Despite its problems with the US ban affecting its products, Huawei is still going ahead in the flagship realm with its highest-end Huawei P40 Pro+. How does the phone hold up without Google in 2020? Let’s find out!
Build design and display
As always, let’s start with the exterior.
The Huawei P40 Pro+ feels exceptionally durable. While it is only 9mm thick, it feels sturdy and has a weight that induces confidence for anyone. While I personally would still slap a case on it, there’s less fear of it crapping out on me if I were to drop it.
Its display is 6.58 inches and comes at a 1200 x 2640 resolution which is capable of running at an above-average 90Hz refresh rate. If there was one gripe I have with Huawei, it would be the lack of 120Hz refresh rate on the phone. While 90Hz is still better than the regular 60Hz on other phones, it isn’t the same as 120Hz — as they say, once you go to 120Hz, you can’t go back.
Having been daily driving a Samsung S20 plus, I definitely feel a lot of similarities between both phones in terms of weight and overall feel of the phones. The Huawei P40 Pro+ does have a larger camera bump though, more akin to the one on the Samsung S20 Ultra 5G.
Speaking of the camera, the Huawei P40 Pro+ has a total of 7 cameras on the phone — an IR depth camera and a 32mp selfie camera on the front. Following the back which also has a 40mp ultra-wide, 50mp wide, 8mp 3x telephoto, a 10x 8mp telephoto and finally a Time Of Flight (ToF) camera behind.
Having that many cameras shows that Huawei is making photography a key priority on this phone. Of course, it doesn’t mean anything if the images come out horrendously. Well, after testing it all, I can safely say that the whole photography experience is one of the best I have experienced so far — honestly even outperforming the Samsung S20 Ultra 5G. It’s a pretty bold claim but here’s why:
Huawei has combined the use of AI technology together with the amazing Leica’s lenses to create images that are not only sharp but boast an extraordinarily high dynamic range even in dark situations, which you can see in these sets of images.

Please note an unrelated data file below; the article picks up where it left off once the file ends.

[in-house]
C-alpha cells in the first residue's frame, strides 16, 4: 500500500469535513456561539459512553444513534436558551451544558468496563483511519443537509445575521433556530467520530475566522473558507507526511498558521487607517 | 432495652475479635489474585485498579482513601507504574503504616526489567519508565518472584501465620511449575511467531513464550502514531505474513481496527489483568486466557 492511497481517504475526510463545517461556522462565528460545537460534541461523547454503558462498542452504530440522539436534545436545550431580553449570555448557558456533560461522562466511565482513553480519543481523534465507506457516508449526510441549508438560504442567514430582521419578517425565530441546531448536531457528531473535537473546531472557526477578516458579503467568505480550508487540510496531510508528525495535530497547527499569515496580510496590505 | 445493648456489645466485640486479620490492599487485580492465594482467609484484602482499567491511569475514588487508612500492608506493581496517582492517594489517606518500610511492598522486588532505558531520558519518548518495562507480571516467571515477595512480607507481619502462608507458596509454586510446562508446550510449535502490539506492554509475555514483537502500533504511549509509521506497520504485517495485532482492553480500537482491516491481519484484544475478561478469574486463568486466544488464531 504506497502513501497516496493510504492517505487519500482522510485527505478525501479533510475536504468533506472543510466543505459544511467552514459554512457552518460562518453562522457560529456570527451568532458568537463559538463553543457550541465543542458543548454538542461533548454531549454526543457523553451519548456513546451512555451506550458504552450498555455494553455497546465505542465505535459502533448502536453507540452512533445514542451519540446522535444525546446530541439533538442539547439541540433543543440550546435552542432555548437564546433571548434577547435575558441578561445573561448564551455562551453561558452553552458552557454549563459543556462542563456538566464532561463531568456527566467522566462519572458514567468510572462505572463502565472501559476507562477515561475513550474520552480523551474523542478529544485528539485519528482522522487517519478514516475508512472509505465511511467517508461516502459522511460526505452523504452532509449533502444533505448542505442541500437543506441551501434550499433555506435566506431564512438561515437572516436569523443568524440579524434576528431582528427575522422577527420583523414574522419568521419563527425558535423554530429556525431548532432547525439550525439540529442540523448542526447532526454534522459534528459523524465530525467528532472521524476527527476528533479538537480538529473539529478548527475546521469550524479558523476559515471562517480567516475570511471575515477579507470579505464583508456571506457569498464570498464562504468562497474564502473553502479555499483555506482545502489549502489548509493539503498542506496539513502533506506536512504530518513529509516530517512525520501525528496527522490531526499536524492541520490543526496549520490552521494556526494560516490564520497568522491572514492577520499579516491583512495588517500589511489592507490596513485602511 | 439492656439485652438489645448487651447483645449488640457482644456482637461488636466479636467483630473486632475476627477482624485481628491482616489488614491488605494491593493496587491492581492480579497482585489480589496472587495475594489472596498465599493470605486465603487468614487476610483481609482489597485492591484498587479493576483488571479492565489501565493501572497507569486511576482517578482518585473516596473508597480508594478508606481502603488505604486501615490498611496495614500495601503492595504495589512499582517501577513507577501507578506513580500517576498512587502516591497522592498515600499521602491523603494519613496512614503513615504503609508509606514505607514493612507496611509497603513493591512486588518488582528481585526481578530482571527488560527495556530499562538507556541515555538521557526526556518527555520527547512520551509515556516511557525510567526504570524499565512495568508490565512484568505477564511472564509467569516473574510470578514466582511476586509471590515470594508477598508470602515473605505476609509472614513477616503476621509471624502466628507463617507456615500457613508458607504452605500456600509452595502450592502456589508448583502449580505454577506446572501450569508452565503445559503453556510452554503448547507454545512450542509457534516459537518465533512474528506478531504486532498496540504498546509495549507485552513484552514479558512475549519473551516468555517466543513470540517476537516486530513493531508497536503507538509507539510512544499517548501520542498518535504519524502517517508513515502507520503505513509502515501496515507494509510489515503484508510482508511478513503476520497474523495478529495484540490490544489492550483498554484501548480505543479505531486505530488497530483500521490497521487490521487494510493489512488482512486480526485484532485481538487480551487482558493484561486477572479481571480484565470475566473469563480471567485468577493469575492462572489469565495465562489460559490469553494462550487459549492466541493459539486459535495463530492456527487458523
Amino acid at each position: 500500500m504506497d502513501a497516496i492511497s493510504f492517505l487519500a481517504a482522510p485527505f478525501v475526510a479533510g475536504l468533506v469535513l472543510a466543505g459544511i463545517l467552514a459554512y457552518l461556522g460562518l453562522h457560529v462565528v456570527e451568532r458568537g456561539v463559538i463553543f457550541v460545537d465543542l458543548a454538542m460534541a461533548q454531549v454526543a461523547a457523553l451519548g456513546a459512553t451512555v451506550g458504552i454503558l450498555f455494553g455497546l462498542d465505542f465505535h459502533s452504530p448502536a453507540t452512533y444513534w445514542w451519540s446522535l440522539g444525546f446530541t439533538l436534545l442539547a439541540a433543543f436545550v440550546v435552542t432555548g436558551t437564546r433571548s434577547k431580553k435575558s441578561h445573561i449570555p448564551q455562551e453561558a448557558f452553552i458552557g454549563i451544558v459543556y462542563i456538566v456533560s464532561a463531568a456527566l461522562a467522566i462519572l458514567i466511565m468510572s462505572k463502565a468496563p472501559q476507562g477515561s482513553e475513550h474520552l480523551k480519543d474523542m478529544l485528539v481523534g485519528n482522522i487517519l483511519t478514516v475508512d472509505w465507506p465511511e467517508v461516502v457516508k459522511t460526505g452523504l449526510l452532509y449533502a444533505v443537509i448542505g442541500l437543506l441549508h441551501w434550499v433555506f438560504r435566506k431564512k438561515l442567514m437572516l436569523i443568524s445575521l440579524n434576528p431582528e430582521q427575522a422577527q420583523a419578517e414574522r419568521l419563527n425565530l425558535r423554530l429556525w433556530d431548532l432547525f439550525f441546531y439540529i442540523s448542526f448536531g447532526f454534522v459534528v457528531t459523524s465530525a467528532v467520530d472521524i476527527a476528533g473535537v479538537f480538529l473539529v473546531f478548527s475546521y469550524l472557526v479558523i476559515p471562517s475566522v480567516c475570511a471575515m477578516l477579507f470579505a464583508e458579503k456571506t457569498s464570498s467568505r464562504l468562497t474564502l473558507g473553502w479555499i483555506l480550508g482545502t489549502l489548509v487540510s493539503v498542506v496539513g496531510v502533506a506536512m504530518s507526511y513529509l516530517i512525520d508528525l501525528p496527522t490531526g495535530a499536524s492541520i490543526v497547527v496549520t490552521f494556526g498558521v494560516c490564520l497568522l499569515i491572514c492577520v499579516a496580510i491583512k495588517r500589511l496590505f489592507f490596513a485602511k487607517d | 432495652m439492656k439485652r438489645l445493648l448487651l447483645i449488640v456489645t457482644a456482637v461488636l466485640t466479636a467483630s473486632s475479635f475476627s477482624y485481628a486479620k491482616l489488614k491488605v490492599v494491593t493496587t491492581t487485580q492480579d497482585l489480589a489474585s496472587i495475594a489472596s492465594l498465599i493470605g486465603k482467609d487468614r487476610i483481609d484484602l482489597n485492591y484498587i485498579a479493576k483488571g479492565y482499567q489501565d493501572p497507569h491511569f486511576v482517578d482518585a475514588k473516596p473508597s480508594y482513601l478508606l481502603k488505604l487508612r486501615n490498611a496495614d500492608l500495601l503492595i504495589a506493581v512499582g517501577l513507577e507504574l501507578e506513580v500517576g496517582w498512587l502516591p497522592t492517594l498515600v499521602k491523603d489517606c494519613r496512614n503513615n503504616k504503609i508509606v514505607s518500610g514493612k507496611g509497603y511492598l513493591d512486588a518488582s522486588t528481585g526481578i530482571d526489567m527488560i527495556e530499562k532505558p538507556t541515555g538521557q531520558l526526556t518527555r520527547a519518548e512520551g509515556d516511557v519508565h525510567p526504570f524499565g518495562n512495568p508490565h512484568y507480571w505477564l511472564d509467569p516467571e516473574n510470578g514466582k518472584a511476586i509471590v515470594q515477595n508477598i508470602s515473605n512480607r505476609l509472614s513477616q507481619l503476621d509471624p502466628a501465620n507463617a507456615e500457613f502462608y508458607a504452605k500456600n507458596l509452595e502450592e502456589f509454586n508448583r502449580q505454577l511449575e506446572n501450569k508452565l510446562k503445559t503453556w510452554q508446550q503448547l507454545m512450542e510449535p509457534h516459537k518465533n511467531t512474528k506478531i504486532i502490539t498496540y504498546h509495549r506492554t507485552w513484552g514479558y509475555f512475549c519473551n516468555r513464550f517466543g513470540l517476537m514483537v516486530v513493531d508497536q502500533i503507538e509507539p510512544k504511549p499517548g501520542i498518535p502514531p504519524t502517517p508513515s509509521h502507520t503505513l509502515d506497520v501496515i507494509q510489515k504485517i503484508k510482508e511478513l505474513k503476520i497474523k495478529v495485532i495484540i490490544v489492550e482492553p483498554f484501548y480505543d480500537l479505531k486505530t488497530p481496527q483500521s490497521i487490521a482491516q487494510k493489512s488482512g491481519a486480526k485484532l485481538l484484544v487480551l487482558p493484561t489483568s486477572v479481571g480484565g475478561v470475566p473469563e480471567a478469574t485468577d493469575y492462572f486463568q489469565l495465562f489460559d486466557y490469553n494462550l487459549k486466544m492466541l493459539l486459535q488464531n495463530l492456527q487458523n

Now I’m not saying that the images captured on the Samsung S20 Ultra 5G are horrible, but besides its image quality, there was one notable difference that made the Huawei feel better.
The main problem I had with the S20 Ultra’s cameras was its unreliable autofocus. Though I mentioned it wasn’t a huge issue, it still was an issue at the end of the day, and having no issue is better than having a small one. I had close to zero problems autofocusing while shooting with the Huawei and only felt slight hunting when it came to low-light focus.
Of course, how can we forget the headline-grabbing 100x zoom that both the Huawei P40 Pro+ and the Samsung S20 Ultra have?, To be brief, it is usable, but just like the Samsung S20 Ultra 5G, don’t expect too much out of it as it is still not as sharp and clear as you might think it is.
Performance and features
With our phones becoming more and more like laptops these days, how does the Huawei P40 Pro+ hold up in terms of performance? Well, the phone runs on Huawei’s own Kirin 990 5G Chipset which is an octa-core processor and it comes with 8GB of ram and 512GB of storage. Now, technical specifications are one thing, but real-world performance is another. So how does this translate to the phone as a daily driver?
To put things simply, the phone feels great. I experienced zero stutters or frame drops while playing games and I rarely felt compelled to clear my unused apps that are running in the background.